The picture above is kind of deceiving because there are actually 2 sets of boards there that are somewhat redundant. There are two 6’4″s, one 6/6/6 poly and the other a stringerless EPS/epoxy. There are two of the exact same 6’0″ rocketfishes, one in Biofoam that’s a quad and one that’s EPS/epoxy that’s a thruster. The EPS/epoxy board is nearly 3 years old and has been abused to hell and is still holding up great. That durability allowed me to order another similar board but in different material and a different fin setup to be able to compare apples to apples somewhat. In my experience, this has been the best way to test out new materials. Have a baseline setup to compare to then change a few variables at a time, in this case blank material and fin setup. Again the durability of these boards will allow me to recycle them back into the local shop as trade-ins or post them on a site like ReRip.com.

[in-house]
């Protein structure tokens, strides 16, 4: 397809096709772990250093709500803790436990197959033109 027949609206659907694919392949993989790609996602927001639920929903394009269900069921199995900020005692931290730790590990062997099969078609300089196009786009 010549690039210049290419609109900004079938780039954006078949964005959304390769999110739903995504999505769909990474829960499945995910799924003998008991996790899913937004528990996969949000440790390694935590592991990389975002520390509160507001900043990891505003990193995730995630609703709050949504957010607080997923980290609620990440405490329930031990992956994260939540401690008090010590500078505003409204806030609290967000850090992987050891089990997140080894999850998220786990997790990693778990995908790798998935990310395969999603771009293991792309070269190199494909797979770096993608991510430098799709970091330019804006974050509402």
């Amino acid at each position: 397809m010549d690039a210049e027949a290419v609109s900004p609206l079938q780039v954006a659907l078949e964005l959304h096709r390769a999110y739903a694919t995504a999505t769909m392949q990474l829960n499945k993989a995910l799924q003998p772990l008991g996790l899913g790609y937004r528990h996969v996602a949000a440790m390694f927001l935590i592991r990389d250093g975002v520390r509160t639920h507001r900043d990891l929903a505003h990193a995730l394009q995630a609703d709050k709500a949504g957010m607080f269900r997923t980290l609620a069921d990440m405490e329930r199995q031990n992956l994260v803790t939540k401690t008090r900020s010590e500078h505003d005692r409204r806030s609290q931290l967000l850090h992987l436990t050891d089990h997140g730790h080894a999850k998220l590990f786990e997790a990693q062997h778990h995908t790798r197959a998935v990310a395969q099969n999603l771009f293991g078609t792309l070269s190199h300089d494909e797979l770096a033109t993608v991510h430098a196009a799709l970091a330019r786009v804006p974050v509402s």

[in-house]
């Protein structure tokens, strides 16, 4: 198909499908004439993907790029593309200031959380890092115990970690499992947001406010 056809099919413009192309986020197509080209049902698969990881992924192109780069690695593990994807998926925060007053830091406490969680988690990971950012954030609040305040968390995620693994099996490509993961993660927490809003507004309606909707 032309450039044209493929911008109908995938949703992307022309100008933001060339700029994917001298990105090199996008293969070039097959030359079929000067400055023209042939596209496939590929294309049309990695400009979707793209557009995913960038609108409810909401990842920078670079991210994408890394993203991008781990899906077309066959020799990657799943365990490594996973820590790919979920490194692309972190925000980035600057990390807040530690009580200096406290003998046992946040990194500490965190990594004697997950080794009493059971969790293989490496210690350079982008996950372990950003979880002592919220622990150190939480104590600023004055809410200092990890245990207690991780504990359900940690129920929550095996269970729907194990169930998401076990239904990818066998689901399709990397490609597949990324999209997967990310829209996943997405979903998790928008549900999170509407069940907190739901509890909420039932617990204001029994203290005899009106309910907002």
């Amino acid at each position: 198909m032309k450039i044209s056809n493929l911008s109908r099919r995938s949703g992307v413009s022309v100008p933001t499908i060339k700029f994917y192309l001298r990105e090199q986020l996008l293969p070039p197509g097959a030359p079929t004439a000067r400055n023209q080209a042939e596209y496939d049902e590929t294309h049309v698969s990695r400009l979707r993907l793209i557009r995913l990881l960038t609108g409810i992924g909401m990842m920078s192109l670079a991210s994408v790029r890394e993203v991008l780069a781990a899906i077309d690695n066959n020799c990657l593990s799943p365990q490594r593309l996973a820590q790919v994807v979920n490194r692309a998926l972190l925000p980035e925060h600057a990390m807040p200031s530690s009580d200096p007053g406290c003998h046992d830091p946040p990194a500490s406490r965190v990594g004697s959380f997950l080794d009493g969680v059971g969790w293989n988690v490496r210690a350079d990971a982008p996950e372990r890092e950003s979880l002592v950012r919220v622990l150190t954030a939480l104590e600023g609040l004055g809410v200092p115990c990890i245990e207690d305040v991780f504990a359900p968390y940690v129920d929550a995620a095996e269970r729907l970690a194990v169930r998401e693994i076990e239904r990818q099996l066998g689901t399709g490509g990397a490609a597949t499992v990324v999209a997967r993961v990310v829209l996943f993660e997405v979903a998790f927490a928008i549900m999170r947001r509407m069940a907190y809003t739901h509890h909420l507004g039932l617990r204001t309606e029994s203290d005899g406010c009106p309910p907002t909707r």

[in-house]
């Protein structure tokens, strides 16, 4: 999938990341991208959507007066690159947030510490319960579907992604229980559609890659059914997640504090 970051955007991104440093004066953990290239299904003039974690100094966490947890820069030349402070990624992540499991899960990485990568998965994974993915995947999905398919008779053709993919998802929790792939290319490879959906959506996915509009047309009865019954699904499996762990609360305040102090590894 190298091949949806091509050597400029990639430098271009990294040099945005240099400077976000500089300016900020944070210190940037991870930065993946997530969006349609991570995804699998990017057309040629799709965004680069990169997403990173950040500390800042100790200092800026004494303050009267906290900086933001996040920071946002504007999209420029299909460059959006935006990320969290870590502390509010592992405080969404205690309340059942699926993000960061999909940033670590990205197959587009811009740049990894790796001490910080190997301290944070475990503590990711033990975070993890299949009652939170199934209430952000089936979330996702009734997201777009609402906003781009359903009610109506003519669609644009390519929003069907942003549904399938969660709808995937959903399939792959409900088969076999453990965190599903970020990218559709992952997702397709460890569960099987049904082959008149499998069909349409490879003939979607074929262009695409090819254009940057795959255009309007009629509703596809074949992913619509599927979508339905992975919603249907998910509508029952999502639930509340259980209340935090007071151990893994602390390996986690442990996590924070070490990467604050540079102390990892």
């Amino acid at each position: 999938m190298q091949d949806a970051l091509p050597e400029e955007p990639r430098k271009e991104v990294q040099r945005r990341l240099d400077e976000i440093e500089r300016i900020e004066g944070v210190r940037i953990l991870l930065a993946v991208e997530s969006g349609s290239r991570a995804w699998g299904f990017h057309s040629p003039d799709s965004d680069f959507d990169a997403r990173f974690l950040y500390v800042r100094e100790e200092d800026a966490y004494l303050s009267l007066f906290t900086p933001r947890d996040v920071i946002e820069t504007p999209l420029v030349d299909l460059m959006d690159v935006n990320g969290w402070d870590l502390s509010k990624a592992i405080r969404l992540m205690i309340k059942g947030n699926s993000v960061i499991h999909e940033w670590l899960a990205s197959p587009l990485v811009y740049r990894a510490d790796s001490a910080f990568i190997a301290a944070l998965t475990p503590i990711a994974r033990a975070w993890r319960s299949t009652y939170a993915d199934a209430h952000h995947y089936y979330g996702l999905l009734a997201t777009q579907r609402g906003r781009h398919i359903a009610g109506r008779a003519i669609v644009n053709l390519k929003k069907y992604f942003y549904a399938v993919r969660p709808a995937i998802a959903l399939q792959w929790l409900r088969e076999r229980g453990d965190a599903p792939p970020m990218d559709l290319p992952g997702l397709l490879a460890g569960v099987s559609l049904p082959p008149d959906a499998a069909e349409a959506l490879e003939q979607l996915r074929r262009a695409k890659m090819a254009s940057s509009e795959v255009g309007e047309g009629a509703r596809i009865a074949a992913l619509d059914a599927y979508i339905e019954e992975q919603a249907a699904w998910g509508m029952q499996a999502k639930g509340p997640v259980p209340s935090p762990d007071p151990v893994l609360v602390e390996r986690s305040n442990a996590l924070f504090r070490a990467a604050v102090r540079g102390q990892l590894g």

The durability aspect really has quite a few added benefits for the average surfboard. Not only are you getting more useful life from the board, you are less likely to snap or ding the board and also it keeps the materials out of the trash and in the water for a longer time. This allows you to get new boards instead of just buying boards to replace worn out ones, or to sell your used board that still has useful life in it.